Old racehorses, like any aging professional athletes, are just cool. You love to see them still fully engaged in competition, get a special thrill when the old-timers beat their younger rivals.
Fifteen-year-old Joshua G is the oldest horse to have raced in North America during 2021. He’s a steeplechaser, winless in two starts this year. Three 14-year-olds and two 13-year-olds have raced, a single third-place finish the only top three placing among them. Twelve-year-old horses are like 40-year-old humans; thirty-five in that age set have raced this year, with six winners.
Eleven-year-olds – still really old for an active racehorse. Ninety-nine of them have made a North American start this year, 33 posting wins, led by Salsa’s Return, a Pennsylvanian who has found the winner’s circle five times in nine starts this year. But Arlington’s own Mongol Bull is hot on his heels in the race for champion 11-year-old. Mongol Bull won a turf sprint during April at Hawthorne, won another one in June at Arlington, and on Thursday, he made short work of $5,000 grass-sprint claimers in the fourth race at Arlington. Mongol Bull went straight to the front and came home nearly a two-length winner under only mild encouragement. Unsurprisingly, no claims were dropped on the gelding.
“He wants to compete,” said trainer Brad Rainwater. “He’s on the lower level now, but he still wants to outrun somebody. And he knows when he wins – I can tell you that.”
Rainwater owns Mongol Bull and made an astute claim to get him – almost eight years ago. Mongol Bull debuted during the summer of 2013 at Arlington and Rainwater haltered him that November at Hawthorne. “Claimed him off the Mongolians,” he said. Yep. Mongol Bull began his career trained by Mongolian native Enebish Ganbat, who handled all the horses owned by Mongolian Stables, the racing operation of Mongolian businessman Ganbaatar Dagvadorj. “When we got him, they couldn’t train him. He wanted to throw the exercise riders, was running off all the time. I had a boy working for me at the time, Antonio Meraz [now a Chicago trainer himself], who was about the only one who could get along with him galloping. Once we could train him, he turned into a pretty good horse,” said Rainwater.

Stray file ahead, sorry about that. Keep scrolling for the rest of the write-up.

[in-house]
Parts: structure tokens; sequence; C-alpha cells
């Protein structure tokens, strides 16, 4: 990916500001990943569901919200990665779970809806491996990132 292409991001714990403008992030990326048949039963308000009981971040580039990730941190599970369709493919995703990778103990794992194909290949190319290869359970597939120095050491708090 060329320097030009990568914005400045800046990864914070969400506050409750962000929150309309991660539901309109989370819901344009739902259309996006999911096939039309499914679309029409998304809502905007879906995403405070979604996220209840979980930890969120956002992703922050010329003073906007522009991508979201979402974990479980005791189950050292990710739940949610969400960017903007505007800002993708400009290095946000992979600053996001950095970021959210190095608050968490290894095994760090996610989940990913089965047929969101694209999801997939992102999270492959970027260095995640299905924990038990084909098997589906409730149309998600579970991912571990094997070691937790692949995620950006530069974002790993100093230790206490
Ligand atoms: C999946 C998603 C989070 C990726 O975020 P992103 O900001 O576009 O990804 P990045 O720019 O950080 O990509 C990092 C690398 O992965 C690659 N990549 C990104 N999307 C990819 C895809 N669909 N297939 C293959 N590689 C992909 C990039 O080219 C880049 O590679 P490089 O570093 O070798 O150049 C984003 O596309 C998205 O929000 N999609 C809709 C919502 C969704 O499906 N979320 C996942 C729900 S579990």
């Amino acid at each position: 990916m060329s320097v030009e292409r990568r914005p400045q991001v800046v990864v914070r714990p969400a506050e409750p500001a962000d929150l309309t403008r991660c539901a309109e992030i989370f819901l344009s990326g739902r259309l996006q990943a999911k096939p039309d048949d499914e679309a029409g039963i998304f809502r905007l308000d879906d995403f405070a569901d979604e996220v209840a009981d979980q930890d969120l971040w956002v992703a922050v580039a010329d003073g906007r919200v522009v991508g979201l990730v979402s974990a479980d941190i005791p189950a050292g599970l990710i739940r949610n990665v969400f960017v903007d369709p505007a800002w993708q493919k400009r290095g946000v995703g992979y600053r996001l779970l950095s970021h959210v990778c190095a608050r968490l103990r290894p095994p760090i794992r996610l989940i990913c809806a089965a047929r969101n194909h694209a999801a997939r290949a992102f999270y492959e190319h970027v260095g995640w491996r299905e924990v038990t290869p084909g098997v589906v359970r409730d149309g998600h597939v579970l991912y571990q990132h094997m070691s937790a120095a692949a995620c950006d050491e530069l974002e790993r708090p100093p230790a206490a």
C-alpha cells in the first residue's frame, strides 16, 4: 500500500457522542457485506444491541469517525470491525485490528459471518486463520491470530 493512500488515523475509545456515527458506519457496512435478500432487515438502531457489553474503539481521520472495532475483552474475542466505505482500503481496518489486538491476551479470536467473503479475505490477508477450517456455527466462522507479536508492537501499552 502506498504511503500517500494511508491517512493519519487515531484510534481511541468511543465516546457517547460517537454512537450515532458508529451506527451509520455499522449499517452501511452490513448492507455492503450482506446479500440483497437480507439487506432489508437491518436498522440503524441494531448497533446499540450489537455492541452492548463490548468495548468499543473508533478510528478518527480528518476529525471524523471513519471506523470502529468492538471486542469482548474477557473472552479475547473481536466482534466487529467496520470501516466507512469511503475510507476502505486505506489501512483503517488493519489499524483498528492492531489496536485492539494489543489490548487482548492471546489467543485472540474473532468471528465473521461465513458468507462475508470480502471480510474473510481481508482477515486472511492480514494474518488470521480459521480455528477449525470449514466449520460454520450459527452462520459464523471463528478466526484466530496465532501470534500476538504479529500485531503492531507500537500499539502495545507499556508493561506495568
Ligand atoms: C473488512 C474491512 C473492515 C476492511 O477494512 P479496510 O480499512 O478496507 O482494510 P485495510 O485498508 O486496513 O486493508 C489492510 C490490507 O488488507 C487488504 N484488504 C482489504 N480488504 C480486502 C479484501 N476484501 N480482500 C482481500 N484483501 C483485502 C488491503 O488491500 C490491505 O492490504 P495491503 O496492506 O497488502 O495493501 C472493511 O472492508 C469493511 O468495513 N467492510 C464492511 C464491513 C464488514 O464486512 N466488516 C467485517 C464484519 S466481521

Better than pretty good, actually. A year after Rainwater claimed him, Mongol Bull finished full of run at Keeneland and came within a half length of winning the Grade 3 Woodford Stakes, beaten only by No Nay Never, a Grade 1 winner who went on to finish second in the Breeders’ Cup Turf Sprint that year and now is a successful stallion. Mongol Bull finished third during the summer of 2015 in the Grade 3 Parx Dash, then settled in through fall of 2017 as a high-level claimer and allowance runner, a very useful horse going short on turf.
“With just a little bit of luck, he could have won one of those big races,” Rainwater said. “Then he had some injuries and had kind of a rough go for a few years.”